He did not need to say more. His knights roared through the milling crowd, cutting short the festivities with drawn swords. Trusting them to do their jobs, he closed his eyes and concentrated everything on stopping the malicious spell from completing its work.
Time passed, while he tried spell after spell to counteract the attack. The masque ended early, and everyone went home. Over the next few weeks his knights roamed the streets of London, hunting the Light Queen’s Hound, Morgan le Fae, for that was who the assassin had been. They never located the sorceror. He had simply vanished, apparently into thin air.
Oberon retreated to the country where he continued to search for ways to eradicate the magic that attacked him from within. Some spells seemed to work, at least temporarily, and for a while the progress of the magic halted.
He gained a measure of time.
Weeks, months. Even years.
But each time, after a period of stasis, the bastard evil that invaded his body reawakened and burrowed deeper, always aiming for his heart.
It caused undeniable damage. He could feel himself changing. The closer the magic came to his heart, the colder he grew. Colder in his thinking, in his emotions. He grew crueler, more calculating.
Once he had taken lovers who had longed for his touch and chased him for another taste of the ecstasy he had given them. Then as he changed he took conquests, and although the pleasure he brought them was extreme, they did not beg for his return when he left.
After a few more years, he and his Court stopped hosting the annual Masque, and the Elder Races found a few popular venue in the Wyr demesne located in New York.
Oberon could see his changes reflected in the growing reserve in the eyes of those he had once considered his intimates. His family. They began to withdraw, and he didn’t care. His fight for survival was easier that way. He was growing to distrust them anyway.
The magic burrowed deeper until it pressed against his heart. Finally, he acknowledged he had to try a last, desperate gamble to save his own life.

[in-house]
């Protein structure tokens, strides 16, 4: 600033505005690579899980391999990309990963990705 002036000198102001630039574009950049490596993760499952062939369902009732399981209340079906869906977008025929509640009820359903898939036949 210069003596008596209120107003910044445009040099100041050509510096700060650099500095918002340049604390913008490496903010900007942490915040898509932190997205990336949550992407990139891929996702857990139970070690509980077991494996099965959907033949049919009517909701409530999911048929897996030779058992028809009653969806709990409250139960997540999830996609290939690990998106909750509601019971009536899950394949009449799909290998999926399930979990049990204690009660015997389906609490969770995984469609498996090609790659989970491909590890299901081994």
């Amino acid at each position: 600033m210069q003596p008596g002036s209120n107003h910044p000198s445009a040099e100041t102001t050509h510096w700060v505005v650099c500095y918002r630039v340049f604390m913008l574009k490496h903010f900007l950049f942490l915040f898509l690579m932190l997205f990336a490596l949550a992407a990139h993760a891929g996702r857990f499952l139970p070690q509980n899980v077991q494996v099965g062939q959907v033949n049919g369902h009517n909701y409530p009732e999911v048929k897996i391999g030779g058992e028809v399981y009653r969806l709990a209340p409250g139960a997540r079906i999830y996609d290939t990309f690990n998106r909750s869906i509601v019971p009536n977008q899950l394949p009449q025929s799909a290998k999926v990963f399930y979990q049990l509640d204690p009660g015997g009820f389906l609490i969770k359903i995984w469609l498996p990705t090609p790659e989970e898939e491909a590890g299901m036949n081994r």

He gathered the senior members of his Court together—Nikolas, Gawain, Annwyn, and the others. The puck Robin came too, to bear witness.
“The sorceror’s spell has almost won,” he said to them. “I’m losing control over my own magic. I must try to put myself into a deep sleep, for if I can stop my own heart from beating, his cursed spell might not gain victory. In the meantime, you must leave the palace while you can. I…I no longer trust myself.”
His cousin Annwyn clasped him in a tight hug, and he allowed it out of respect for the memory of how he had once loved her.
“We will never stop fighting,” she told him, her green eyes fierce. “Not for you, and not for Lyonesse. Rest well, Oberon, and know that you will awaken again.”
She would make a splendid Queen for the Daione Sidhe should he die. He almost killed her for it right then and there, but that act would have been anathema to the man he had once been, and he would not let the damned sorceror’s spell dictate the actions of the man he had become.
Stepping back from her embrace, he watched as they left.
The puck had lingered behind the others, his thin frame lost in a shadow. When they were gone, he crept out. Oberon said slowly, “Guard this place and watch them.”
Robin’s eyes gleamed. “As you wish, sire.”
But the question was, could he still trust the puck? They were all people he had loved and trusted once. He could no longer feel the feelings, but he still had the memory of feeling them. How could he trust his own instincts, when he could no longer tell how the spell was affecting him?
In the end, much as he hated it, there was nothing left for him to do but let go. Retreating deep into the palace, he cast the stasis spell that would plunge him into darkness.
There, full of rage, he slept and dreamed of vengeance.